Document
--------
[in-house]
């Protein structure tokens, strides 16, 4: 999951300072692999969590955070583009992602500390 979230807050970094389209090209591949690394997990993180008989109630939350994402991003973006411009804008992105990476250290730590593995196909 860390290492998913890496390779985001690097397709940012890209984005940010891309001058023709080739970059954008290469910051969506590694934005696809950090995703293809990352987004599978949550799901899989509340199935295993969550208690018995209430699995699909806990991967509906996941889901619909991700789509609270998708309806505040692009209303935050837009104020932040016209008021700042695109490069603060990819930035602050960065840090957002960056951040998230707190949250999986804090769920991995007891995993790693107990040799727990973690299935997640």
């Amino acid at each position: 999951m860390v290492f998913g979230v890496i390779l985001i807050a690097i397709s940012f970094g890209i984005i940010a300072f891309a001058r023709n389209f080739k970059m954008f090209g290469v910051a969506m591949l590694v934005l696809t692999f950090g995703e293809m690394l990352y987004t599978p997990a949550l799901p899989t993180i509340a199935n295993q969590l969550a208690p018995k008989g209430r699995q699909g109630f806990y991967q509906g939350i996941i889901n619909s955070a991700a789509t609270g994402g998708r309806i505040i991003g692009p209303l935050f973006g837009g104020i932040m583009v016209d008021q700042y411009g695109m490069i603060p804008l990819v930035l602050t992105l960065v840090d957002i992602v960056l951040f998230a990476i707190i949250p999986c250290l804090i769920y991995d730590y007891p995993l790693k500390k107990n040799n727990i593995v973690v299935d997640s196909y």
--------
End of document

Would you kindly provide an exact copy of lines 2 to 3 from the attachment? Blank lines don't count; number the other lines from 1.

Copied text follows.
């Protein structure tokens, strides 16, 4: 999951300072692999969590955070583009992602500390 979230807050970094389209090209591949690394997990993180008989109630939350994402991003973006411009804008992105990476250290730590593995196909 860390290492998913890496390779985001690097397709940012890209984005940010891309001058023709080739970059954008290469910051969506590694934005696809950090995703293809990352987004599978949550799901899989509340199935295993969550208690018995209430699995699909806990991967509906996941889901619909991700789509609270998708309806505040692009209303935050837009104020932040016209008021700042695109490069603060990819930035602050960065840090957002960056951040998230707190949250999986804090769920991995007891995993790693107990040799727990973690299935997640």
């Amino acid at each position: 999951m860390v290492f998913g979230v890496i390779l985001i807050a690097i397709s940012f970094g890209i984005i940010a300072f891309a001058r023709n389209f080739k970059m954008f090209g290469v910051a969506m591949l590694v934005l696809t692999f950090g995703e293809m690394l990352y987004t599978p997990a949550l799901p899989t993180i509340a199935n295993q969590l969550a208690p018995k008989g209430r699995q699909g109630f806990y991967q509906g939350i996941i889901n619909s955070a991700a789509t609270g994402g998708r309806i505040i991003g692009p209303l935050f973006g837009g104020i932040m583009v016209d008021q700042y411009g695109m490069i603060p804008l990819v930035l602050t992105l960065v840090d957002i992602v960056l951040f998230a990476i707190i949250p999986c250290l804090i769920y991995d730590y007891p995993l790693k500390k107990n040799n727990i593995v973690v299935d997640s196909y």